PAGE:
by The Anand Market January 4, 2022 in World
According to Freeman, an informal effort began in May to arrange a conversation between the IOC and the Union to end forced labor in the Uyghur region, a group of more than 300 organizations founded last year. Finally, in the fall, the IOC requested the coalition to send a formal request to meet on October 8.
Authorities initially provided a written response instead. In an email on October 29, Human Rights Officer Martowicz told Freeman that the IOC’s procurement policy prohibits forced labor. However, she did not say how the IOC enforced the ban, except “sometimes” and “relationship with suppliers,” that is, the company itself “requests evidence of compliance.”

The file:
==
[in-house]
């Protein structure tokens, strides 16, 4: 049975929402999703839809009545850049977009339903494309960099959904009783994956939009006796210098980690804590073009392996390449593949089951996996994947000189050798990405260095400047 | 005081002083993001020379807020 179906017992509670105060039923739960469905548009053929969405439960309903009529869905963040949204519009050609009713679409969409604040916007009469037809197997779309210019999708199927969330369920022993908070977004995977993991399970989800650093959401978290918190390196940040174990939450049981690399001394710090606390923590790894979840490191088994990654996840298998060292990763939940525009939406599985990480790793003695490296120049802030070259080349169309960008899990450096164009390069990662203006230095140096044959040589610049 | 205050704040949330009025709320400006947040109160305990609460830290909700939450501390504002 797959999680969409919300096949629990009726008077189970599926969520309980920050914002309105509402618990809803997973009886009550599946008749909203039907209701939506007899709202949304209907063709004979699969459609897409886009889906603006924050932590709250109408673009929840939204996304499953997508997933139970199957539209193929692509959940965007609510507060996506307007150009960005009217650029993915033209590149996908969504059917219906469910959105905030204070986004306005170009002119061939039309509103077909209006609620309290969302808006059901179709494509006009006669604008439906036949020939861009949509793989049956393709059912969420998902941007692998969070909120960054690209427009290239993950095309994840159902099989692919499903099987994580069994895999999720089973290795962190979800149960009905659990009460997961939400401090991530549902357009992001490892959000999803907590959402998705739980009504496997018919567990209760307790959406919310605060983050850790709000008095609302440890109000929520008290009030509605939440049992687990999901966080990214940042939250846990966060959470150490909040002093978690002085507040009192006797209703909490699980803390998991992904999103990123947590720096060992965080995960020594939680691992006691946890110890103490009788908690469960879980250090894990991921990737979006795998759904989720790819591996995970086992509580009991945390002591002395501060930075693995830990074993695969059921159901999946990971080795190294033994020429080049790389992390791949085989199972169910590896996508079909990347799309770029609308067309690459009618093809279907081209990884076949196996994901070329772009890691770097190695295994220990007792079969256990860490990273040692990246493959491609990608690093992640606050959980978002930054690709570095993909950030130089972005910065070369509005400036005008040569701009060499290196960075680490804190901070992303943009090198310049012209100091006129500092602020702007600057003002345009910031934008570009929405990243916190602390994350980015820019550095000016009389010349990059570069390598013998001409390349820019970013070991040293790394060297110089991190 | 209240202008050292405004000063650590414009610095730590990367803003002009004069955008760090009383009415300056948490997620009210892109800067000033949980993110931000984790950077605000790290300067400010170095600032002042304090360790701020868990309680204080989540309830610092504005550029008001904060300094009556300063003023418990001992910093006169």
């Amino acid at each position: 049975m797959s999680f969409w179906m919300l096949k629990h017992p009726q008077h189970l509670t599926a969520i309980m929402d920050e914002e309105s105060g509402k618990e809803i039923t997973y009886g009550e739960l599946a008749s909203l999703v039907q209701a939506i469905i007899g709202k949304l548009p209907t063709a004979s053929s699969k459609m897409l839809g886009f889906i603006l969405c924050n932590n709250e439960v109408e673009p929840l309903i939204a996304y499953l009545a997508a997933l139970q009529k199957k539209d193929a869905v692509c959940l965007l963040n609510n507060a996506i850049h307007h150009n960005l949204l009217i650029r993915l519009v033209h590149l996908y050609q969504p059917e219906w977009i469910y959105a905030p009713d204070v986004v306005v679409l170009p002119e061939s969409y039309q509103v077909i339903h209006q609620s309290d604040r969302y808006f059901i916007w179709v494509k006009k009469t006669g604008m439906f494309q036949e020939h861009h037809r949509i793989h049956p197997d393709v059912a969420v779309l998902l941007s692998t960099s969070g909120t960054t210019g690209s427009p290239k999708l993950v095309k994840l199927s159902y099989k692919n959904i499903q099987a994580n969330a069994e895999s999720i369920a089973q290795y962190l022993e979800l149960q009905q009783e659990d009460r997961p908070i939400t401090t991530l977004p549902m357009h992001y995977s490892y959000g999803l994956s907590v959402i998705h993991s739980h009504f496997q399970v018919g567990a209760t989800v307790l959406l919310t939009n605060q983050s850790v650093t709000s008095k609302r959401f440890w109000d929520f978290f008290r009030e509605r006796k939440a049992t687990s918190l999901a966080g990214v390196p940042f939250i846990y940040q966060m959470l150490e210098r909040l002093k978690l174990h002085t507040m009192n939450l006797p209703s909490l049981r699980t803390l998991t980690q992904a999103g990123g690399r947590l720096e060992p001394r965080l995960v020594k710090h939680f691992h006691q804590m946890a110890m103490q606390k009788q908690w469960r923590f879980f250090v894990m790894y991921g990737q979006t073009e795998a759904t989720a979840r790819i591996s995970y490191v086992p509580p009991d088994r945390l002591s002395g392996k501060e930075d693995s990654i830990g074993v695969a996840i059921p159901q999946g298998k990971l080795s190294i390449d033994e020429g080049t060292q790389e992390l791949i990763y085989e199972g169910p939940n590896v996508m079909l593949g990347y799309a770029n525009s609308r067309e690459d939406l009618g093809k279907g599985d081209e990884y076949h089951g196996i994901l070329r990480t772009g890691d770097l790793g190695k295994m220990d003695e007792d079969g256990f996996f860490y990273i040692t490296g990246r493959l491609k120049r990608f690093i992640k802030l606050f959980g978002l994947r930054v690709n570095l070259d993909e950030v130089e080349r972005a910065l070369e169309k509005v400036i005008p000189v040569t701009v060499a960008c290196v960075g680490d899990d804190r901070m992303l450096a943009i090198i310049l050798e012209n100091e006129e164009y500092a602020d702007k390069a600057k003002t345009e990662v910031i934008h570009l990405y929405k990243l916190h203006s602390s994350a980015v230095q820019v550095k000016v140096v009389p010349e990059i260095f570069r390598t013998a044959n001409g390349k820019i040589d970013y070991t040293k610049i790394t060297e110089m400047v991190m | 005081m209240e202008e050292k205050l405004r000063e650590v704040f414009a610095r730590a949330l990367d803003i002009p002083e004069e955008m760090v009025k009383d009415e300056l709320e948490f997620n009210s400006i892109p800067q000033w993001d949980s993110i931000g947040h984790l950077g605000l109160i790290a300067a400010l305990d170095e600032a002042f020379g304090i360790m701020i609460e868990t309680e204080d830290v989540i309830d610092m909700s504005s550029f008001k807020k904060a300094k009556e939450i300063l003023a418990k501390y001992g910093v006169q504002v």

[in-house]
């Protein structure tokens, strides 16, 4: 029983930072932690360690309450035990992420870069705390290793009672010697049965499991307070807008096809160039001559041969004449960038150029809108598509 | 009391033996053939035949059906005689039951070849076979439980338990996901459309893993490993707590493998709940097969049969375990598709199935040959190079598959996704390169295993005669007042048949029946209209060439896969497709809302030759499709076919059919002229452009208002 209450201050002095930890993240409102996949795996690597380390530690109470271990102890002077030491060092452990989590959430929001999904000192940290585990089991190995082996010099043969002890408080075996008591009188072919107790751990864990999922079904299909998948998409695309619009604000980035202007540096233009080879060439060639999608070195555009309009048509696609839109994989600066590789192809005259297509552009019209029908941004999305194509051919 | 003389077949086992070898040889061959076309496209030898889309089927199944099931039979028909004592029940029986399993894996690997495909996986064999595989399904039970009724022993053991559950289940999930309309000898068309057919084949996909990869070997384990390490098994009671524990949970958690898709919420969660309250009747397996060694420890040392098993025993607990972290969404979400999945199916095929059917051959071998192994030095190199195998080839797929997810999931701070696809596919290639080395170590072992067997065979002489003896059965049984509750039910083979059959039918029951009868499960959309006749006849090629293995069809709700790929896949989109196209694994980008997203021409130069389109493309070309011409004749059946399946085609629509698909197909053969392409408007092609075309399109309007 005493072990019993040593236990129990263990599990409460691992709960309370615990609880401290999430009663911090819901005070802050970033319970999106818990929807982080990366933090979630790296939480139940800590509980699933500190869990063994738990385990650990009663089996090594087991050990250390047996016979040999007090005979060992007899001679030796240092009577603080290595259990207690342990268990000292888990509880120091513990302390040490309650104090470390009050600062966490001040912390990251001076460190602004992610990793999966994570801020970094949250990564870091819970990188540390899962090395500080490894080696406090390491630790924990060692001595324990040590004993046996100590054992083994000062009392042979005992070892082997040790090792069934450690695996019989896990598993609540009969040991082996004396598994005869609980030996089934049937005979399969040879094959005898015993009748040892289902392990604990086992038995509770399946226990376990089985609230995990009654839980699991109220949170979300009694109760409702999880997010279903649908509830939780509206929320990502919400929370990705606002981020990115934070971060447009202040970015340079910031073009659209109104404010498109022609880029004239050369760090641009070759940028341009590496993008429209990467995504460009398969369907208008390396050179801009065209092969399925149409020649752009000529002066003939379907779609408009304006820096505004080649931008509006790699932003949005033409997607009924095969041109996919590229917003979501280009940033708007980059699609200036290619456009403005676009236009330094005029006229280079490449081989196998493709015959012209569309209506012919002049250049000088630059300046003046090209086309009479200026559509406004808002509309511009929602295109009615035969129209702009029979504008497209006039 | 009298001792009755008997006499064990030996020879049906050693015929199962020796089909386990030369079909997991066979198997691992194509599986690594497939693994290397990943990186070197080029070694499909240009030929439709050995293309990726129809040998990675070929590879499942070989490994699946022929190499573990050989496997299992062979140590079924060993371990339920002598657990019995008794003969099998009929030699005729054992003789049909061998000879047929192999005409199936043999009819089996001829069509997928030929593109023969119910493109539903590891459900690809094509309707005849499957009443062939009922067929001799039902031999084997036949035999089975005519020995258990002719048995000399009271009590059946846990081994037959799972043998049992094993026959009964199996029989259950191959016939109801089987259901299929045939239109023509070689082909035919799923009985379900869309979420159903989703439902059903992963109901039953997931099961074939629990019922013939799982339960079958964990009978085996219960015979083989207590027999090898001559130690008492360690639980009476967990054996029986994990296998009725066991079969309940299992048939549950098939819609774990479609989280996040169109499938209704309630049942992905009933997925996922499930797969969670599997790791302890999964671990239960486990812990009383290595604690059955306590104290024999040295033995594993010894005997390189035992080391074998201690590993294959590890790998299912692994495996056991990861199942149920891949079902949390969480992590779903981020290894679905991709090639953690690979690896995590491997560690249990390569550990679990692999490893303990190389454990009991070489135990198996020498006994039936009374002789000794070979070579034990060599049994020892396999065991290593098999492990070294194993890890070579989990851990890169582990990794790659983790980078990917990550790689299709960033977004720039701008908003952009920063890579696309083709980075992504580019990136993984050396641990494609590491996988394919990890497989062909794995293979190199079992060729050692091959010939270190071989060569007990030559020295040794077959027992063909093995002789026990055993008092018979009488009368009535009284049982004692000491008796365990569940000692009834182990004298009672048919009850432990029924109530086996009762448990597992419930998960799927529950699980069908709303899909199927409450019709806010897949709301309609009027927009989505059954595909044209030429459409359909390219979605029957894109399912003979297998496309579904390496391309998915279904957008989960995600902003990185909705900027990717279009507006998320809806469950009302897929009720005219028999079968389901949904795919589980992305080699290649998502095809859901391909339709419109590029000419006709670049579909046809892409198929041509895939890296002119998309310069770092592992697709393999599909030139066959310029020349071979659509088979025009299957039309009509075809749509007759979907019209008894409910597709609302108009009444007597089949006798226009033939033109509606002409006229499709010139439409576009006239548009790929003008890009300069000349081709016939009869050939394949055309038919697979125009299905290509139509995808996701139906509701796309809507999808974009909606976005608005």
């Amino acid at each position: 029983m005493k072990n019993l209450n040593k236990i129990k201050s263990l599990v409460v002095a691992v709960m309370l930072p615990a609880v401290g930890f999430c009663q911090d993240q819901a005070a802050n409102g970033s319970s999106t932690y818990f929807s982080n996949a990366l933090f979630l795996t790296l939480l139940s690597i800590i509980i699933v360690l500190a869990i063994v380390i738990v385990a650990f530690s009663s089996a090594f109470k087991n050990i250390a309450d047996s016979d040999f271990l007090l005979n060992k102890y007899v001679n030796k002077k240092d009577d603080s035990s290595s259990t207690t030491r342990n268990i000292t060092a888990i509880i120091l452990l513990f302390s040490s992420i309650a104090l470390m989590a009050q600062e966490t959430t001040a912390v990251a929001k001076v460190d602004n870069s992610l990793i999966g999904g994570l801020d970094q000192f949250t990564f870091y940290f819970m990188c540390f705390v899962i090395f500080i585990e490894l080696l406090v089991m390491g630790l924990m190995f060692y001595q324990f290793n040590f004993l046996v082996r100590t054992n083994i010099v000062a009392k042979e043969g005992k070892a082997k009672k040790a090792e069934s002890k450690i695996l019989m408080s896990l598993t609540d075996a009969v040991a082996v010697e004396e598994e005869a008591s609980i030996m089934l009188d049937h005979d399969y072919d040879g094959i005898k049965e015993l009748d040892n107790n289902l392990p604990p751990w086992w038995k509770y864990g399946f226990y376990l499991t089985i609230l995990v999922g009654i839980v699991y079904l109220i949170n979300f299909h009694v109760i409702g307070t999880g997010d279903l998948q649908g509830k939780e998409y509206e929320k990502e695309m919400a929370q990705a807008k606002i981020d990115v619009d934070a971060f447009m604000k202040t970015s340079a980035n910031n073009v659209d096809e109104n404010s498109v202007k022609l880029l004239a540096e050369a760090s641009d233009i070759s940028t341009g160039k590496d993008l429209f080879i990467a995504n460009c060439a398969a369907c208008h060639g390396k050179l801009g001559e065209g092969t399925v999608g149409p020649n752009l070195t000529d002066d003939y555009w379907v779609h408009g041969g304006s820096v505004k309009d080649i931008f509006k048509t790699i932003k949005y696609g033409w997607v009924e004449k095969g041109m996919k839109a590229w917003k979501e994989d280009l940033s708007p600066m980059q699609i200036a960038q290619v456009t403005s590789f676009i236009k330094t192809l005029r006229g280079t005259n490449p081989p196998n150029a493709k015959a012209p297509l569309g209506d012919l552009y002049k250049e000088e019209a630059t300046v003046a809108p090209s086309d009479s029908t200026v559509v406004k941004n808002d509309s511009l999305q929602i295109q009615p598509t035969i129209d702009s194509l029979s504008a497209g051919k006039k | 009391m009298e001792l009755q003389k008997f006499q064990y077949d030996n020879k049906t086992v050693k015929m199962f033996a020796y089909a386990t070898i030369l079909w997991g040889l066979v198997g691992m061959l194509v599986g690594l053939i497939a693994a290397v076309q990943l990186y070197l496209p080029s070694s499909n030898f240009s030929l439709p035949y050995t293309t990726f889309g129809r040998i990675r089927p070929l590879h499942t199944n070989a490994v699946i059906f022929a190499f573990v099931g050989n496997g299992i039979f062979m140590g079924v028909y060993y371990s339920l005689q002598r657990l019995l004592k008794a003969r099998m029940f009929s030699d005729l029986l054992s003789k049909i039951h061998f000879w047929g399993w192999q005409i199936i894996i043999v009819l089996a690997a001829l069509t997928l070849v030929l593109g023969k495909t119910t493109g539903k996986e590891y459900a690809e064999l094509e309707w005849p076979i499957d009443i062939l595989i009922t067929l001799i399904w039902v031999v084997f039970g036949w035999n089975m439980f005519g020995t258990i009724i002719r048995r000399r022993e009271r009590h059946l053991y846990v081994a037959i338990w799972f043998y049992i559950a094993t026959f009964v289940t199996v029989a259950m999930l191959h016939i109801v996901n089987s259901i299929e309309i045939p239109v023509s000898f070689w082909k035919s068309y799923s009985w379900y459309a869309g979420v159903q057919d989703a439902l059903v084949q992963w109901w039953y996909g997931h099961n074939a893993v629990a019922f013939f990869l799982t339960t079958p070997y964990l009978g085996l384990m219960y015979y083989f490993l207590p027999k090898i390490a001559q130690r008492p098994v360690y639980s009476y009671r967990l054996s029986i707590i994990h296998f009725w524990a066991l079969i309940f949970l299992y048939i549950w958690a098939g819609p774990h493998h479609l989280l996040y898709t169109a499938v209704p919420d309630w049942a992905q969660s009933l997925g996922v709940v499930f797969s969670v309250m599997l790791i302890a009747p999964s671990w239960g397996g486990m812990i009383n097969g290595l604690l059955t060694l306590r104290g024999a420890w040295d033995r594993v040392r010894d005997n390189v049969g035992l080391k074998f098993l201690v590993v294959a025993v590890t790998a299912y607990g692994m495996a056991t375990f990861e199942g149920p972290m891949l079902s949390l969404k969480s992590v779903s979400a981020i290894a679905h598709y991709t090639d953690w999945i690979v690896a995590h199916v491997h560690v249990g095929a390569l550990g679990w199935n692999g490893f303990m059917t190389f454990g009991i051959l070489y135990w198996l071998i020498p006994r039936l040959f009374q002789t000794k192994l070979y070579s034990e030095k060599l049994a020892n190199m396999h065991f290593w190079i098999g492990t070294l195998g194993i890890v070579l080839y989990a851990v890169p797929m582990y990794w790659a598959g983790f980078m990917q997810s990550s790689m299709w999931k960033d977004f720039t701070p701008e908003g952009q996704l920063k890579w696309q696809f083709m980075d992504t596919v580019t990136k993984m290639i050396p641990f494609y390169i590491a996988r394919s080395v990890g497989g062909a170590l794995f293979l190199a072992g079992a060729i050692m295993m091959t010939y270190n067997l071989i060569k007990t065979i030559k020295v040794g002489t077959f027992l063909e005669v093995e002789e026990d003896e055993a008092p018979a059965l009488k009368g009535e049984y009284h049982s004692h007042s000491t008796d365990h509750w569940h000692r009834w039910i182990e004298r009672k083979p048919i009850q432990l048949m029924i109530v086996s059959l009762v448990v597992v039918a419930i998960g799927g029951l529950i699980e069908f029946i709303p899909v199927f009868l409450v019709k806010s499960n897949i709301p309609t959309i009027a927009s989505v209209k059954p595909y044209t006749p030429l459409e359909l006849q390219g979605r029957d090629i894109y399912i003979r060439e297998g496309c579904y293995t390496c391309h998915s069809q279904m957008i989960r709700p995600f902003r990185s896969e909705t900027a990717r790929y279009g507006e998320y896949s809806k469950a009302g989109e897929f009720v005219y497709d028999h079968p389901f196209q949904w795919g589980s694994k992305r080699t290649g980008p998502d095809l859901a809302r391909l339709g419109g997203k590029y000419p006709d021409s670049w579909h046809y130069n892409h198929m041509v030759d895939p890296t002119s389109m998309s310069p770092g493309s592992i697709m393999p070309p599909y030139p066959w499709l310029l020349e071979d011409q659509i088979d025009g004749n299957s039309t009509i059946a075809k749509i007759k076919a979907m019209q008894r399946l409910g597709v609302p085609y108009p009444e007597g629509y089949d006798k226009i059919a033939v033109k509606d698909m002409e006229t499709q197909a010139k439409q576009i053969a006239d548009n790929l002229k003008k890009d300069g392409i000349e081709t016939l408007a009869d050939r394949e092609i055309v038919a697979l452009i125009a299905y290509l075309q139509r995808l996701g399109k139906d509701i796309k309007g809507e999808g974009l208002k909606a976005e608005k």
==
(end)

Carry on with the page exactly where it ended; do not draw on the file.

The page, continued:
She added that the third-party check was something the IOC would “consider” in the “next few months.”
Critics say the IOC is slower to adopt a human rights framework than companies and other global sports organizations such as FIFA. The IOC has adopted new requirements for host cities to support international standards on human rights, but they will not be effective until 2024.
Three days after Martowicz’s email, the coalition asked for a conversation again. Finally, on December 9, Martowicz said the IOC would meet conditionally.
The lecture will be a one-time event. Confidentiality is maintained before, during, and after the email is displayed. And the IOC just listened.
“For clarity, the IOC will not share information with the Union (except those already shared) during the exercise,” Martowicz wrote.
Zumretay Arkin, program and advocacy manager for the World Uyghur Congress, a Uighur rights group that is part of the coalition, said the situation felt laughable.